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16.08.2018 | Halya Coynash

Ukrainian Open Dialogue activist deported from Poland after criticizing right-wing government

Lyudmila Kozlovska and Bartosz Kramek
   

Lyudmila Kozlovska, a Ukrainian national who has lived in Poland with her Polish husband for 10 years, has been deported from the country in a move widely viewed as linked with the couple’s open criticism of the current government’s attack on the independent judiciary.  Given the EU’s concern about precisely the same dangerous assault on rule of law in Poland, it is galling that Kozlovska was first deported from Brussels after Poland included her in the Schengen Information System as a person to be denied entry to the EU.

Kozlovska founded the Open Dialogue Foundation [Fundacja Otwarty Dialog] in 2009 to defend human rights, democracy and rule of law in the post-Soviet region. She remains the Director of the Foundation, which she runs together with her husband Bartosz Kramek.

Kramek is convinced that the Polish PiS [Prawo I Sprawiedliwość] government has initiated this move against his wife in revenge for his public activities and criticism of the government.  Both say that they had long anticipated that the government would use the deportation card because of her citizenship.  Kozlovska writes that they had still, nonetheless, “hoped that Poland would not sink to the level of Kazakhstan / Russia / Moldova, where they persecute members of a person’s family for dissident views”.  She told Wyborcza that she is beginning to feel like a political refugee.

Marcin Wyrwał, writing on Onet.pl, calls Kozlovska’s deportation the latest step in the Polish government’s offensive against Open Dialogue which he clearly links with Kramek’s involvement in the protests outside the Sejm and the courts.

The main confrontation began in July 2017 as the PiS government, which has a majority in the Sejm, began speedily pushing through laws essentially giving it political control over the Supreme Court and ordinary level courts.  There were mass protests against this attack on the courts, and Polish President Andrzej Duda, who usually rubberstamps all the PiS moves, however unconstitutional, did veto two of the three dangerous laws.  This, however, merely gained some time since the revised laws were no better and have led to the EU initiating proceedings against Poland under Article 7 of the Treaty on the EU.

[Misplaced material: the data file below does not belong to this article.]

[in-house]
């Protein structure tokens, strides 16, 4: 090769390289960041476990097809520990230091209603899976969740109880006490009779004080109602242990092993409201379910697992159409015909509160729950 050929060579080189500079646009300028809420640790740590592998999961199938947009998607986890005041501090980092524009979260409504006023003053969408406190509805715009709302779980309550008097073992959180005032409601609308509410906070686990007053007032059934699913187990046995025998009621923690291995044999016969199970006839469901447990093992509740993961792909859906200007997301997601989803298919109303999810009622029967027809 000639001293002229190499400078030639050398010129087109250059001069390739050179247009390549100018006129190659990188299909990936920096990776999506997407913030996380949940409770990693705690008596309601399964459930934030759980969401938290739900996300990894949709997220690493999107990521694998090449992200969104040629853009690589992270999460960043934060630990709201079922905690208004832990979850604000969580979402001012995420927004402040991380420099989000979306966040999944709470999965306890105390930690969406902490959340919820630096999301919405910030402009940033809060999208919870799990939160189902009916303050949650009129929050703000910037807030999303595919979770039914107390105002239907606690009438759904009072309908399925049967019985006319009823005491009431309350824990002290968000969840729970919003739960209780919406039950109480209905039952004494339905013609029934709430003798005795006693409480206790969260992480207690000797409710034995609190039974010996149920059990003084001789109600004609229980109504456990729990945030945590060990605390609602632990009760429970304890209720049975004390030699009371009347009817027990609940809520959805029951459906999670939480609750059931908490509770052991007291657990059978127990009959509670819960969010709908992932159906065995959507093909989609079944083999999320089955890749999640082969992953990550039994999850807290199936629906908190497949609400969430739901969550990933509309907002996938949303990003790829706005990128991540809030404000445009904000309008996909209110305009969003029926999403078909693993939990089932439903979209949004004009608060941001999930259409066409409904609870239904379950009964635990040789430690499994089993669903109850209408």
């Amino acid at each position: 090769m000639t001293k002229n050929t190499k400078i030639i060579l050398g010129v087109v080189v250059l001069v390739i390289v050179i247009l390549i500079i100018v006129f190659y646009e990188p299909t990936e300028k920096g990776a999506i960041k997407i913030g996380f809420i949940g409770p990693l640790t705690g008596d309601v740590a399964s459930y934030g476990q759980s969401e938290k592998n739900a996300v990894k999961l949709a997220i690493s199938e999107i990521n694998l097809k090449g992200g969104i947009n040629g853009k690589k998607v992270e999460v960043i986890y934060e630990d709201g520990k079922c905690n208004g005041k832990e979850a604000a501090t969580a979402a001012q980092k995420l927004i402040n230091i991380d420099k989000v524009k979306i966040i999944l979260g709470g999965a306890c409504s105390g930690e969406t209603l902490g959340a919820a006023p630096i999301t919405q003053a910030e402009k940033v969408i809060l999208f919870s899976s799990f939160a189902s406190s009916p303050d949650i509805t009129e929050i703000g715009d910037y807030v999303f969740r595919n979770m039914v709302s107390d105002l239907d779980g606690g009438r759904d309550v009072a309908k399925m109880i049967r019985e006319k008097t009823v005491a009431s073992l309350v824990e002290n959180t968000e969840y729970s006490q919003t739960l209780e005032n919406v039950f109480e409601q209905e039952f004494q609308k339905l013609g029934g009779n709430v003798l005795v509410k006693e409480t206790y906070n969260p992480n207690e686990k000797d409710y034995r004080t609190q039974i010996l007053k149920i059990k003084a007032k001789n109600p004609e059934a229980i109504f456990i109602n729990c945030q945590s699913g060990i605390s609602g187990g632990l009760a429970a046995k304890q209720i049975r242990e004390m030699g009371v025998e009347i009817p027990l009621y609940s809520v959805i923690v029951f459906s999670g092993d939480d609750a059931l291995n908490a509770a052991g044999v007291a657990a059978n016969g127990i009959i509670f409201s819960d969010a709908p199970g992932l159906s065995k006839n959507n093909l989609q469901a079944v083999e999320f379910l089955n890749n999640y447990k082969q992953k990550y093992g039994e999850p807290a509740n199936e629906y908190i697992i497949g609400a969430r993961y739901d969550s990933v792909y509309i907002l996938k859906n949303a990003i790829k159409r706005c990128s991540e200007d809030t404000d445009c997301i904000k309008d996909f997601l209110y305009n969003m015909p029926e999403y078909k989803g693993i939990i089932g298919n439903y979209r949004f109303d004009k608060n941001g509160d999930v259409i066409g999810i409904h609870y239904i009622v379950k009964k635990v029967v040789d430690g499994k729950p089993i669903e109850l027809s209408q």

On 21 July,  Kramek posted a kind of manifesto on his own personal Facebook page, in which he wrote of the need he perceived for measures like those during Euromaidan in Ukraine to oppose the PiS government’s attack on democracy.  He makes it quite clear that he does not mean acts of violence, only of protest and civic disobedience (general strikes; temporary refusal to pay taxes, etc.).

Reaction was swift and clearly directed, not against the author, but against Open Dialogue.  At the end of July, the Ministry of Foreign Affairs [MSZ] demanded an explanation as to why, supposedly, on the Foundation’s Facebook page there was information “calling for illegal activities”.  Kramek responded on 4 August, stating that the Foundation did not consider that there had ever been calls to illegal activities on its Facebook page.  The conflict continued, although if you look at any pages of the actual organization, there is no sign of any material to justify the accusations.